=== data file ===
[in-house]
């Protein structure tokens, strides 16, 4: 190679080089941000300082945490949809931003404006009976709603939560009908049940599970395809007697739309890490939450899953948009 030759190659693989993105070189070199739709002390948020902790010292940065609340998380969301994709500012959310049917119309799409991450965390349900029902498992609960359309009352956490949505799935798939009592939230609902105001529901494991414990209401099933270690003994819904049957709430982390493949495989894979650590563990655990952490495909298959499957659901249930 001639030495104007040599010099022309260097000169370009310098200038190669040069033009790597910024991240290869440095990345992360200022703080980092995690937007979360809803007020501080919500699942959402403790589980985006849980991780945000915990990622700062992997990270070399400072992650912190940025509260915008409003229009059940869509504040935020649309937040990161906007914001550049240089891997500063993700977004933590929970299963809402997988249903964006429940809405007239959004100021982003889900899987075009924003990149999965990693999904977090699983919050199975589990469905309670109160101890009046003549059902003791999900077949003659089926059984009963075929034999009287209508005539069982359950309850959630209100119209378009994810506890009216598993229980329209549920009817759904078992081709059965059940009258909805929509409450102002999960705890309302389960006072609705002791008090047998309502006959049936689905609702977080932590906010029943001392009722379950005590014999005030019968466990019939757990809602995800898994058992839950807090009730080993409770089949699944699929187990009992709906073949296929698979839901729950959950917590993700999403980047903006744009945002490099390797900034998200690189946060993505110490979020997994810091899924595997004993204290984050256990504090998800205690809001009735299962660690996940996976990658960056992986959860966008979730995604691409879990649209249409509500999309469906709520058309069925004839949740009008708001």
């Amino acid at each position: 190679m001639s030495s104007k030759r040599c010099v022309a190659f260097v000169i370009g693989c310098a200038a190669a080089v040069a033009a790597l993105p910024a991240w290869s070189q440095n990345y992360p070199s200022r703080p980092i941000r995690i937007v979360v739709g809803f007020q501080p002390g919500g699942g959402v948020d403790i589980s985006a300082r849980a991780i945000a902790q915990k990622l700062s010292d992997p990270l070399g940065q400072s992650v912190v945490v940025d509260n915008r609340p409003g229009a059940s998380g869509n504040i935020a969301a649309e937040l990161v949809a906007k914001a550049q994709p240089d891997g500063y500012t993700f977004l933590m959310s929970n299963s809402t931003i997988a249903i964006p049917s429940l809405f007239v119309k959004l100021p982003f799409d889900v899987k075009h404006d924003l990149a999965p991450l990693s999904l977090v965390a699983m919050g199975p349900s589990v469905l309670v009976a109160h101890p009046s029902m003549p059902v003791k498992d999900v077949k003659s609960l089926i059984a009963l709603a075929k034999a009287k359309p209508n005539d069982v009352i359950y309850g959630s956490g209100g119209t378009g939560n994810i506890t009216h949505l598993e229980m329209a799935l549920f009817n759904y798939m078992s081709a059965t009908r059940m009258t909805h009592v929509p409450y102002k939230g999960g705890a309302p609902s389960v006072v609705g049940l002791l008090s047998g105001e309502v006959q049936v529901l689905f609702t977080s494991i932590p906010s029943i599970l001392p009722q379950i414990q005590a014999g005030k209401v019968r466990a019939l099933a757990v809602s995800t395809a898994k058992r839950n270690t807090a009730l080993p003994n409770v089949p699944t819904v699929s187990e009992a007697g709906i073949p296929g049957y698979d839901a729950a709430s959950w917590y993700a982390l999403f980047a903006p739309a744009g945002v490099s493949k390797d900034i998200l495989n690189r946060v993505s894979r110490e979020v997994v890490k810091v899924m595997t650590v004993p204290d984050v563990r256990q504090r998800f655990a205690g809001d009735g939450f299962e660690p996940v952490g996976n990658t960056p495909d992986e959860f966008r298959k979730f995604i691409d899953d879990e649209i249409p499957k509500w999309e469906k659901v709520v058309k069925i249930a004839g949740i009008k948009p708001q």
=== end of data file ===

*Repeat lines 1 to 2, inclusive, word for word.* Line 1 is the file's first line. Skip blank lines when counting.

[in-house]
């Protein structure tokens, strides 16, 4: 190679080089941000300082945490949809931003404006009976709603939560009908049940599970395809007697739309890490939450899953948009 030759190659693989993105070189070199739709002390948020902790010292940065609340998380969301994709500012959310049917119309799409991450965390349900029902498992609960359309009352956490949505799935798939009592939230609902105001529901494991414990209401099933270690003994819904049957709430982390493949495989894979650590563990655990952490495909298959499957659901249930 001639030495104007040599010099022309260097000169370009310098200038190669040069033009790597910024991240290869440095990345992360200022703080980092995690937007979360809803007020501080919500699942959402403790589980985006849980991780945000915990990622700062992997990270070399400072992650912190940025509260915008409003229009059940869509504040935020649309937040990161906007914001550049240089891997500063993700977004933590929970299963809402997988249903964006429940809405007239959004100021982003889900899987075009924003990149999965990693999904977090699983919050199975589990469905309670109160101890009046003549059902003791999900077949003659089926059984009963075929034999009287209508005539069982359950309850959630209100119209378009994810506890009216598993229980329209549920009817759904078992081709059965059940009258909805929509409450102002999960705890309302389960006072609705002791008090047998309502006959049936689905609702977080932590906010029943001392009722379950005590014999005030019968466990019939757990809602995800898994058992839950807090009730080993409770089949699944699929187990009992709906073949296929698979839901729950959950917590993700999403980047903006744009945002490099390797900034998200690189946060993505110490979020997994810091899924595997004993204290984050256990504090998800205690809001009735299962660690996940996976990658960056992986959860966008979730995604691409879990649209249409509500999309469906709520058309069925004839949740009008708001």